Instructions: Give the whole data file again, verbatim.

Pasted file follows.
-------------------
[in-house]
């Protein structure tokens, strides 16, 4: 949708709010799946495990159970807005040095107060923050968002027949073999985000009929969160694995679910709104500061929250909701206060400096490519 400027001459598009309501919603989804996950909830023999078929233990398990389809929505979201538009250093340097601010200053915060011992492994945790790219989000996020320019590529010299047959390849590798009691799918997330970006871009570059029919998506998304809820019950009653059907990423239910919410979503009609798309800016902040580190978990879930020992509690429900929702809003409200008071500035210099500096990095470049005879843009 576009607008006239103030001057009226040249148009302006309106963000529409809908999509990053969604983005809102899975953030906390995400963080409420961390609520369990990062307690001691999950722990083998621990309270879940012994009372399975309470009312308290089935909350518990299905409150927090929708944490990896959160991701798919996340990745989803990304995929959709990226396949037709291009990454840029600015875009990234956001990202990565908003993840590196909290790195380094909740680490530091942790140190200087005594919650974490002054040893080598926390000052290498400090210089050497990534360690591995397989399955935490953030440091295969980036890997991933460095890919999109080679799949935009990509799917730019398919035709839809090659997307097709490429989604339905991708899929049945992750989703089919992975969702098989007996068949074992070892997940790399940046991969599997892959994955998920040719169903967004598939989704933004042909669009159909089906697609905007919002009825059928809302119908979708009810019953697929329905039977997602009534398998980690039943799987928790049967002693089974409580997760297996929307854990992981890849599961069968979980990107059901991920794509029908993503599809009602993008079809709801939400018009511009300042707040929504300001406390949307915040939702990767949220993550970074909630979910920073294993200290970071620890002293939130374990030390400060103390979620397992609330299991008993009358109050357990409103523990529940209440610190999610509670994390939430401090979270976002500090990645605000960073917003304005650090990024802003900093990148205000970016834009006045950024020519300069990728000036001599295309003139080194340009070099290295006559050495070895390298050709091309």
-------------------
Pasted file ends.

[in-house]
């Protein structure tokens, strides 16, 4: 949708709010799946495990159970807005040095107060923050968002027949073999985000009929969160694995679910709104500061929250909701206060400096490519 400027001459598009309501919603989804996950909830023999078929233990398990389809929505979201538009250093340097601010200053915060011992492994945790790219989000996020320019590529010299047959390849590798009691799918997330970006871009570059029919998506998304809820019950009653059907990423239910919410979503009609798309800016902040580190978990879930020992509690429900929702809003409200008071500035210099500096990095470049005879843009 576009607008006239103030001057009226040249148009302006309106963000529409809908999509990053969604983005809102899975953030906390995400963080409420961390609520369990990062307690001691999950722990083998621990309270879940012994009372399975309470009312308290089935909350518990299905409150927090929708944490990896959160991701798919996340990745989803990304995929959709990226396949037709291009990454840029600015875009990234956001990202990565908003993840590196909290790195380094909740680490530091942790140190200087005594919650974490002054040893080598926390000052290498400090210089050497990534360690591995397989399955935490953030440091295969980036890997991933460095890919999109080679799949935009990509799917730019398919035709839809090659997307097709490429989604339905991708899929049945992750989703089919992975969702098989007996068949074992070892997940790399940046991969599997892959994955998920040719169903967004598939989704933004042909669009159909089906697609905007919002009825059928809302119908979708009810019953697929329905039977997602009534398998980690039943799987928790049967002693089974409580997760297996929307854990992981890849599961069968979980990107059901991920794509029908993503599809009602993008079809709801939400018009511009300042707040929504300001406390949307915040939702990767949220993550970074909630979910920073294993200290970071620890002293939130374990030390400060103390979620397992609330299991008993009358109050357990409103523990529940209440610190999610509670994390939430401090979270976002500090990645605000960073917003304005650090990024802003900093990148205000970016834009006045950024020519300069990728000036001599295309003139080194340009070099290295006559050495070895390298050709091309």